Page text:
In a glass display case at the Senator John Heinz History Center in Pittsburgh is a collection of pickle-themed pins and charms whose cutesy appeal betrays little of the remarkable role they played as emblems of the Heinz empire’s fundamental marketing principle: to have the public help spread the brand’s name.
It all began at the 1893 World’s Columbian Exposition, also known as the Chicago World’s Fair: a gigantic display of the United States’ might and splendor, with Beaux Arts structures spread across sprawling gardens and an artificial pool as the central showstopper on the nearly 700-acre fairground, organized to commemorate the 400th anniversary of Christopher Columbus’s arrival to the “New World” in 1492. Chicago was throbbing with excitement, and visitors arrived from all over the country to marvel at the magnificence of it all. On just one of the fair days, over 750,000 people were in attendance.
In this grandiose atmosphere, a middle-aged pickle and condiment supplier from Pittsburgh named Henry John Heinz began wondering how he might promote his little operation from a stall tucked deep within the second floor of the fair’s Agricultural Building. There was so much to see and do that fairgoers were unlikely to bother climbing a flight of stairs to visit the upper-floor booths. So the Pennsylvanian purveyor of briny goods came up with the idea to reel people in with the promise of a freebie. He recruited some local boys to distribute gilded handouts advertising that whoever visited the Heinz exhibit would receive a free souvenir, in the form of “a novel watch charm.” It worked, perhaps better than the fair organizers (or Heinz himself) might have hoped. People started filing up the stairs, resolved to claim their gift. The crowds grew so large that the police had to be called in to maintain order, and urban legend suggests that at one point the floors of the exhibit space were in danger of collapsing from the weight of excited attendees clamoring for a free pickle tchotchke.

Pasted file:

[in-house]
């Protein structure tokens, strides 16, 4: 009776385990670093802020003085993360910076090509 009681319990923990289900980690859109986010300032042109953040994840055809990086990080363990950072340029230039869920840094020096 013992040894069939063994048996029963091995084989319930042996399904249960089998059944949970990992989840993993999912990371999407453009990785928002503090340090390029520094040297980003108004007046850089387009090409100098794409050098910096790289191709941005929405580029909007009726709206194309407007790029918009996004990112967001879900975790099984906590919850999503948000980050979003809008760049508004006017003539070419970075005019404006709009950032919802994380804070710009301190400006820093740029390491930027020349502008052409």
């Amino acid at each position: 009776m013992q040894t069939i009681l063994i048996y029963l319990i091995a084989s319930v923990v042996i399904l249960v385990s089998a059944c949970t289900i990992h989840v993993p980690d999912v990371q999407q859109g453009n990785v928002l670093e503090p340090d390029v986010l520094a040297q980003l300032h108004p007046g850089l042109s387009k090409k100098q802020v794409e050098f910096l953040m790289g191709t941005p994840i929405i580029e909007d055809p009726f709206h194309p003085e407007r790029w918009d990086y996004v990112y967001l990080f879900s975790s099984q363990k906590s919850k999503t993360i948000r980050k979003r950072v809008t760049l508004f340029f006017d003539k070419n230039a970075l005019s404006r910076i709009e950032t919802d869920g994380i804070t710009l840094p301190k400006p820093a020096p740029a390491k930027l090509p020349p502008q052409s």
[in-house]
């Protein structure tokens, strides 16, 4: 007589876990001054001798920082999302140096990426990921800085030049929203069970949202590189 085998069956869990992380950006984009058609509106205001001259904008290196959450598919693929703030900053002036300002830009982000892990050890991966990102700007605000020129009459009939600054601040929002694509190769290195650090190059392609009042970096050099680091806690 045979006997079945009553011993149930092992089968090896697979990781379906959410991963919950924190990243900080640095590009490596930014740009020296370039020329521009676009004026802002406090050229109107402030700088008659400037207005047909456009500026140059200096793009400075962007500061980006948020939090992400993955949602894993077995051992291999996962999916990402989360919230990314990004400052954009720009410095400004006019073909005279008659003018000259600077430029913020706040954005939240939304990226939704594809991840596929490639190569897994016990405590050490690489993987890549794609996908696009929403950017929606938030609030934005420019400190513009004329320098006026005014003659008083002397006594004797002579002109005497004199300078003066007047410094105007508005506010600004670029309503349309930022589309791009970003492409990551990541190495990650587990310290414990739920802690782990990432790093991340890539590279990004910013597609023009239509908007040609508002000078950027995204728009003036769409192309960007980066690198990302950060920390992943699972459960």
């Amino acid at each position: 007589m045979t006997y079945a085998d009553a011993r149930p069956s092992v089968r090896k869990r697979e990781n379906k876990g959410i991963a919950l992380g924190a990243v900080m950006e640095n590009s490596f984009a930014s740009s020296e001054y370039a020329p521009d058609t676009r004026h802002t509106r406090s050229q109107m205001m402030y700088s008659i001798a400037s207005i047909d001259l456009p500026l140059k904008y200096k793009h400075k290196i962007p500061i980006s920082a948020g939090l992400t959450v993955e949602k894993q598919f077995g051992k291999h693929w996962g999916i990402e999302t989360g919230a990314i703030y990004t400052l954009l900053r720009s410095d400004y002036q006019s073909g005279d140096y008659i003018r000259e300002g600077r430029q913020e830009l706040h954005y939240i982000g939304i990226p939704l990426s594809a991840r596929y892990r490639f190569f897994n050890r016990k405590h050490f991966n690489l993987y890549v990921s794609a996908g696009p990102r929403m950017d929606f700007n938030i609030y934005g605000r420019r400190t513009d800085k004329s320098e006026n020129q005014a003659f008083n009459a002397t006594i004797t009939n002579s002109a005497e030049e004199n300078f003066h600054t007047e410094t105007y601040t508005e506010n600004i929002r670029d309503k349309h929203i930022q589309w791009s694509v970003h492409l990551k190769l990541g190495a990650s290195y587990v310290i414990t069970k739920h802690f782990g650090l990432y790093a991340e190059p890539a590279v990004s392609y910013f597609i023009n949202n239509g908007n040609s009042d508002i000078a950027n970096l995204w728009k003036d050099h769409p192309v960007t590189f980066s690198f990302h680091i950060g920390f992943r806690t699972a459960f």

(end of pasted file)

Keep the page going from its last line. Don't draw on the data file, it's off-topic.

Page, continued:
Thus the first pickle charm briefly stole the spotlight at the 1893 fair. It was a 1.25-inch charm made of gutta-percha (an early form of plastic) and shaped to look like a pickle. It was meant to adorn a pocket watch chain, and had the Heinz name on it. Many fairgoers wore their charm, providing free publicity to Heinz. Over a million pickle charms had been distributed by the fair’s end, five months later. The popularity of the pickle charm led to other pickle-related souvenirs being issued by Heinz over the years, including the more modern and even more coveted pickle pin. The design of the charm and the pin has altered very little over the years, making its appeal truly timeless.
Know Before You Go
The original pickle charm and a collection of pickle charms and pins through the years is on display at the Heinz History Center’s Heinz exhibit in Pittsburgh. The modern pickle pin is available for purchase or can be earned by visitors who do the SmartSteps program, which advocated touring the museum without using the elevators.
The museum is open from 10:00 a.m. to 5:00 p.m. daily.